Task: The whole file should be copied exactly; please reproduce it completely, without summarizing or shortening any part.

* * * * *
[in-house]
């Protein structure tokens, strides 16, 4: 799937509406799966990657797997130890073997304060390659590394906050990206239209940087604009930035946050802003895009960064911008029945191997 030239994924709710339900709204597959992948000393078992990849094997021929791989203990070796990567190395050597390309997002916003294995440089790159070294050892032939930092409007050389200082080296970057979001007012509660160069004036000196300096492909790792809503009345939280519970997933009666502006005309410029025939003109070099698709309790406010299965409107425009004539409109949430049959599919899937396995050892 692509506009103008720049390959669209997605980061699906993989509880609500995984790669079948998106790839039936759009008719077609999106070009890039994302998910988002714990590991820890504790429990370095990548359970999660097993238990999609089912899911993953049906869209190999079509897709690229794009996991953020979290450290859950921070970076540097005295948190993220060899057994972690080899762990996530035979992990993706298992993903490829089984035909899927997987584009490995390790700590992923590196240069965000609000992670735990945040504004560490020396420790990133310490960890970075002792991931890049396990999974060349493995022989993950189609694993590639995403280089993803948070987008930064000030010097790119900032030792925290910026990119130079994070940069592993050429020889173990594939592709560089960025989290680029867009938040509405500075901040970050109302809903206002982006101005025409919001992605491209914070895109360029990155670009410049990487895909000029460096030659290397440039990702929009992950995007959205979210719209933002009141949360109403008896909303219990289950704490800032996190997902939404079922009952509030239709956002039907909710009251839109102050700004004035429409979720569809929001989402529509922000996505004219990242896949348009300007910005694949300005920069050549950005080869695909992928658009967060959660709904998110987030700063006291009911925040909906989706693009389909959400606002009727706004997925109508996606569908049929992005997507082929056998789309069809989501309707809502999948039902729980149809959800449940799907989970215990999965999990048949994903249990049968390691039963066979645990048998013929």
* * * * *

[in-house]
């Protein structure tokens, strides 16, 4: 799937509406799966990657797997130890073997304060390659590394906050990206239209940087604009930035946050802003895009960064911008029945191997 030239994924709710339900709204597959992948000393078992990849094997021929791989203990070796990567190395050597390309997002916003294995440089790159070294050892032939930092409007050389200082080296970057979001007012509660160069004036000196300096492909790792809503009345939280519970997933009666502006005309410029025939003109070099698709309790406010299965409107425009004539409109949430049959599919899937396995050892 692509506009103008720049390959669209997605980061699906993989509880609500995984790669079948998106790839039936759009008719077609999106070009890039994302998910988002714990590991820890504790429990370095990548359970999660097993238990999609089912899911993953049906869209190999079509897709690229794009996991953020979290450290859950921070970076540097005295948190993220060899057994972690080899762990996530035979992990993706298992993903490829089984035909899927997987584009490995390790700590992923590196240069965000609000992670735990945040504004560490020396420790990133310490960890970075002792991931890049396990999974060349493995022989993950189609694993590639995403280089993803948070987008930064000030010097790119900032030792925290910026990119130079994070940069592993050429020889173990594939592709560089960025989290680029867009938040509405500075901040970050109302809903206002982006101005025409919001992605491209914070895109360029990155670009410049990487895909000029460096030659290397440039990702929009992950995007959205979210719209933002009141949360109403008896909303219990289950704490800032996190997902939404079922009952509030239709956002039907909710009251839109102050700004004035429409979720569809929001989402529509922000996505004219990242896949348009300007910005694949300005920069050549950005080869695909992928658009967060959660709904998110987030700063006291009911925040909906989706693009389909959400606002009727706004997925109508996606569908049929992005997507082929056998789309069809989501309707809502999948039902729980149809959800449940799907989970215990999965999990048949994903249990049968390691039963066979645990048998013929």